Sumo Cyco has moved in and out of my awareness over the years, always attention-grabbing while clearly honing its sound with each successive release. Sumo Cyco is a heavy rock band with a raw metal edge and a punk attitude. Sonically, the band has the aggression and speed of many bands in its musical neighborhood with a world-class lead singer (Skye “Sever” Sweetnam) capable of bringing a level of tunefulness and softness to the mix, exploiting the ability to provide greater contrast to her raw, roaring metal vocals. In other words, range. The ability to achieve that range provides interesting contrasts within individual cuts but also the capacity to deliver a broader range of songs within an identifiable Sumo Cyco heavy rock style, satisfying core heavy rock fans while appealing to perhaps a broader demographic, particularly on individual tracks. Of course, “Sever” doesn’t achieve that range of musical styles all by herself. Serious props to the rest of this band: Matt “MD13” Drake (lead guitar), Matt “Trozzi” (drums), and Oscar Aneset (bass). You all know by now how much I love versatile bands like this, and upon sampling a couple of songs on the new album, Initiation, I knew Sumo Cyco had delivered a musical collection I needed to write about.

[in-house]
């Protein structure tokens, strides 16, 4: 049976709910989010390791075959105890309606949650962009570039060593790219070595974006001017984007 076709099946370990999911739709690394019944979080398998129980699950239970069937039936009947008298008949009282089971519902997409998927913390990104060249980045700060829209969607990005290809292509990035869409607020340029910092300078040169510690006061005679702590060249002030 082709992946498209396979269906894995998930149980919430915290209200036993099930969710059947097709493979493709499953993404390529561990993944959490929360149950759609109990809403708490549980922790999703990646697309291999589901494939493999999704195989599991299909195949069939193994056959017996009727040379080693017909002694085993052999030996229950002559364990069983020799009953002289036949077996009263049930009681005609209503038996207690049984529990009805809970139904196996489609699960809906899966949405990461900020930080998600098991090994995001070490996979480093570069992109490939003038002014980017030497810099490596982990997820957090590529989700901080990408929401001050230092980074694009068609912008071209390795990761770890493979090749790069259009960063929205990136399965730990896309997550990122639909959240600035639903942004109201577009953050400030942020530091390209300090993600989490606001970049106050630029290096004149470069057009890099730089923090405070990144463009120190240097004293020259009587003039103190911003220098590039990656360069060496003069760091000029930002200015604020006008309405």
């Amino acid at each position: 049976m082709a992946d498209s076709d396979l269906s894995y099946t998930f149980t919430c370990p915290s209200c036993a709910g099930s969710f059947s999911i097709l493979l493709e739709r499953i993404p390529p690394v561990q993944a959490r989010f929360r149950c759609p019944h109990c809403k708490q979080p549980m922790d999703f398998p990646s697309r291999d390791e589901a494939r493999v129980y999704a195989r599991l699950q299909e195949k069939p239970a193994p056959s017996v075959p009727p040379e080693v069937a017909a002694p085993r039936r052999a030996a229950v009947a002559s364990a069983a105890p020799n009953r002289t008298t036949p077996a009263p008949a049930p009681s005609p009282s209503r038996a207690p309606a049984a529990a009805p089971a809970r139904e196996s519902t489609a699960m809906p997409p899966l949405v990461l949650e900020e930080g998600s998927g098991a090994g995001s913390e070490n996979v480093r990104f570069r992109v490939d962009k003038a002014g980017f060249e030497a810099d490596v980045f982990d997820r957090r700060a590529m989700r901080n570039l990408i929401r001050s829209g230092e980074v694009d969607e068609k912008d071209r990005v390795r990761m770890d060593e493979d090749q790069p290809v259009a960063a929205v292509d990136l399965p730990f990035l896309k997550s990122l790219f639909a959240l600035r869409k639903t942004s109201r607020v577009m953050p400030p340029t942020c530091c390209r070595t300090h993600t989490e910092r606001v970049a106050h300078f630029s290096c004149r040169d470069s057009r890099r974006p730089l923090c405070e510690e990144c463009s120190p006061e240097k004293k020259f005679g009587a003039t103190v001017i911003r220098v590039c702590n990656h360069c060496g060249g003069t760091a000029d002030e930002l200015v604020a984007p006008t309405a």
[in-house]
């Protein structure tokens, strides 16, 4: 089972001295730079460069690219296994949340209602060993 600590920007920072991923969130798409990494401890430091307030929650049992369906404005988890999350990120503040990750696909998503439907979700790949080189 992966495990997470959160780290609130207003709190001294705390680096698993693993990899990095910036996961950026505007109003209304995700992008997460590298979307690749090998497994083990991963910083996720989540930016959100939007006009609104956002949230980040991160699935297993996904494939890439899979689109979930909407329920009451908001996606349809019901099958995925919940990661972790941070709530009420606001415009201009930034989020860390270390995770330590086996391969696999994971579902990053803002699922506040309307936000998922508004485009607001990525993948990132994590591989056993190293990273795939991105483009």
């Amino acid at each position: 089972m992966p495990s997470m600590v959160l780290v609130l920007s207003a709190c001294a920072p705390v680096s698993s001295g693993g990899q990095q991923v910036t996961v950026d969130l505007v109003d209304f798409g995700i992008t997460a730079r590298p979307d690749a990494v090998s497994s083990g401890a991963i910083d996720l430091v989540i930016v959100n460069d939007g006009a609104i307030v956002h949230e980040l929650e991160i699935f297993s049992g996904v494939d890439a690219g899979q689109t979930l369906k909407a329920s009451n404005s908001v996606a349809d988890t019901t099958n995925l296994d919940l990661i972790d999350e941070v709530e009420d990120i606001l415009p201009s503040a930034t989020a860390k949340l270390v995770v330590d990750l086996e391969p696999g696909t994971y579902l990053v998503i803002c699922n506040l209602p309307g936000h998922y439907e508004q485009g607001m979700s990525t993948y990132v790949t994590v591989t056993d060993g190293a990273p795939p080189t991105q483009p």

Like any good heavy rock band, Sumo Cyco kicks the album off with a couple of its most aggressive songs, appropriately greeting listeners to Cyco City with “Love You Wrong”. This track begins with a crash and rawly shouted vocals, and throughout the song the tempo and vocal aggression suggest mosh pits and a frantic, fear-filled confused rampage, but the lesser-instrumented verses and monster hooky chorus more welcomingly reel the listener in. Yes, the chorus is primarily “Not gonna love you, not gonna love you wrong” repeated several times, but damn, it’s an earworm. With each successive listen, this increasingly becomes a favorite. Then again, that’s true of so many of the tunes on this disc.
Perhaps the next-most-rough-edged song on the disc, “Bystander” aggressively urges actively taking part in your life, as if you couldn’t guess from the title. Worth noting is the rhythmic drum-driven bridge that accompanies the lyrics “We are uninvited, watching from afar. We are all misguided, divided, falling apart.” The most infectious part of “Bystander,” though, is its unrelenting, insistent pace.
Next up, “Vertigo” shows shades of Lady Gaga-meets-Gwen Stefani through the lens of a ’90s pop-punk-influenced mainstream heavy rock band. It’s all beat and rhythm atop grinding guitar and a wall of staticky background vocals. Very effective… and sound effect-ive.
The end of “Vertigo” flows sonically directly into “Bad News,” with rhythmic vocal verses ultimately combining with another one of those monster hook choruses. Actually, something you might find at a dance club in a vampire movie, an intense, energetic rock track with a sort of underlying club mix vibe.